Fire TV 2-Series Smart TV specs revealed with a few surprises

Amazon has just published the specs for its new budget-friendly Fire TV 2-Series Smart TVs that were announced last week. For the most part, the specs are aligned with what you’d expect from a budget TV, but there are a few surprises, specifically with the larger and higher resolution 40-inch 1080p model.

Bold = Better
 Fire TV 2-Series
Fire TV 2-Series
List Price$199.99$249.99
Screen Size32 inches40 inches
1366 x 768
1920 x 1080
CPU ModelMediaTek T36MediaTek T31
CPU Cores4-core4-core
CPU Speed1.45 GHz1.5 GHz
Wi-FiWi-Fi 5
Wi-Fi 5
Ethernet10/100 Mbps10/100 Mbps
Internal Storage16 GB16 GB
Operating SystemFire OS 7
(Android 9)
Fire OS 7
(Android 9)
Video DecodingH.264 (AVC),
H.265 (HEVC),
and more
H.264 (AVC),
H.265 (HEVC),
and more
HDMI Ports3
(2 x 1.4, 1 x ARC)
(2 x 1.4, 1 x ARC)
Audio Ports1 x Optical
1 x 3.5mm Headphone
1 x Optical
1 x 3.5mm Headphone
USB1 x USB 2.01 x USB 2.0
IR Port1 (Blaster sold seperatly)1 (Blaster sold seperatly)
Speakers2 x 8W
Dolby Digital w/ Dolby Atmos Passthrough
2 x 8W
Dolby Digital w/ Dolby Atmos Passthrough

Amazon isn’t rocking the boat with the components powering its new line of cheap non-4K Fire TV Smart TVs. The 32-inch 720p model is powered by a MediaTek T36 quad-core processor clocked at 1.45Ghz. This is the same SoC used in Toshiba’s V35 Series of non-4K Fire TV Smart TVs, which were released in 2021. What is slightly surprising is the processor choice for the larger 40-inch 1080p Fire TV 2-Series Smart TV. It uses the MediaTek MT9020 T31 quad-core processor clocked at 1.5GHz. Despite it being a 1080p TV, it’s using the same hardware powering most 4K Fire TV Smart TV models.

I expected both Fire TV 2-Series sizes to use the same lower-end hardware, but the 40-inch 1080p model having the guts of a 4K TV should make it perform much better than the 32-inch 720p model. I’d recommend people considering the smaller size to highly consider the larger TV based on that fact alone. The spec difference continues into the RAM of these TV, where the 32-inch has 1.5 GB and the 40-inch model has 2 GB.

All other hardware specs of the pair of Fire TV 2-Series TVs are the same between the two. Both use a Mali-G52 GPU, both have 802.11ac dual band WiFi 5, both have 10/100 Mbps Ethernet, both support Bluetooth 5.0, and both have 16GB of internal storage. Both TVs are also listed as supporting AV1 video decoding, but there is a note stating that the codec specs are only for the North American release, so it seems as though decoding capabilities will vary from region to region. These TVs are being sold in the US, UK, Germany, Canada, and Mexico.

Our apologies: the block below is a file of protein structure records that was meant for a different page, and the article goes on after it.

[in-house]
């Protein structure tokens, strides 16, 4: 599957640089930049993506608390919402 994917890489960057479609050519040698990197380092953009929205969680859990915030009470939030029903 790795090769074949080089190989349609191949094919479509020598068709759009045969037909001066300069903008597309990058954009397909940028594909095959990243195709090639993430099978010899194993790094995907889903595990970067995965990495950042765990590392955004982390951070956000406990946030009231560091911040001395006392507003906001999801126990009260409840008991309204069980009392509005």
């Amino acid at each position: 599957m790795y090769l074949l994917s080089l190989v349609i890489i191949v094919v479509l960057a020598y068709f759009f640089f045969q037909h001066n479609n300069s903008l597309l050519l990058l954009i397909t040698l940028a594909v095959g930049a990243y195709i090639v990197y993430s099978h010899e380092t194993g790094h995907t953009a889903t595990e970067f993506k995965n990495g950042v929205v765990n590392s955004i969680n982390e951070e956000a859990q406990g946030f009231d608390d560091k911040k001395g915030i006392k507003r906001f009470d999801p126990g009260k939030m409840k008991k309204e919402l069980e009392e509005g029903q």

The last spec to note is the listing of the Fire TV 2-Series TVs as having a 64-bit architecture. I suspect this is a mistake. While all modern Fire TV devices, including Fire TV Smart TVs, do have 64-bit hardware, they all run a 32-bit version of Fire OS on that hardware. The 2nd-gen Fire TV box is the only Fire TV model to ever run a true 64-bit version of Fire OS, so I doubt Amazon actually decided these budget TVs are going to be the first models to change that. I’ve reached out to Amazon about this possible mistake and will update this post if they respond or update the spec page.


Amazon has confirmed with me that the 64-bit listing was a mistake and has updated the spec page. Like all other Fire TV Smart TVs, the Fire TV 2-Series TVs are running a 32-bit version of Fire OS.

All and all, the new Fire TV 2-Series Smart TVs are on par with most Fire TV Smart TVs released so far. They aren’t improving on anything but they also aren’t cutting any corners. The boost in processing power, RAM, screen size, and resolution of the 40-inch 1080p model for $249.99 easily makes it the one to choose over the 32-inch 720p model for $199.99.

  1. Shirley Dulcey says:

    Presumably they can also decode MPEG-2. They have to be able to do that to work as TVs in the US.

    • Definitely. I just listed a few of the codecs people tend to care most about. Both TVs can decode MPEG-2, MPEG-4, VP8, VP9, AV1, H.265 HEVC, and H.264 AVC video.

      • Adam says:

        I’ve been using local media streaming boxes since my old firmware modified DVD player in the aughts. The last TV I bought was a Vizio M-Series back in 2015. Obviously its a damn reliable set, but its basically incapable of any kind of video playing you might want to do. I didn’t expect anything more. You need a box for local media streaming.
        So I was simply amazed at how well my girlfriend’s 2020 LG budget 4k set played local videos. You might find a file with a sound codec incompatibility here and there, but for an unadvertised feature, its a dang capable media player.

  2. Tao says:

    I didn’t see 2 series spec. from Am I the only one who can’t see it?

  3. Tj says:

    So, is Amazon done with Dolby Vision? It’s a little disappointing a lot of Prime content is showing support for HDR10, but not Dolby Vision for FireTVs that support it.

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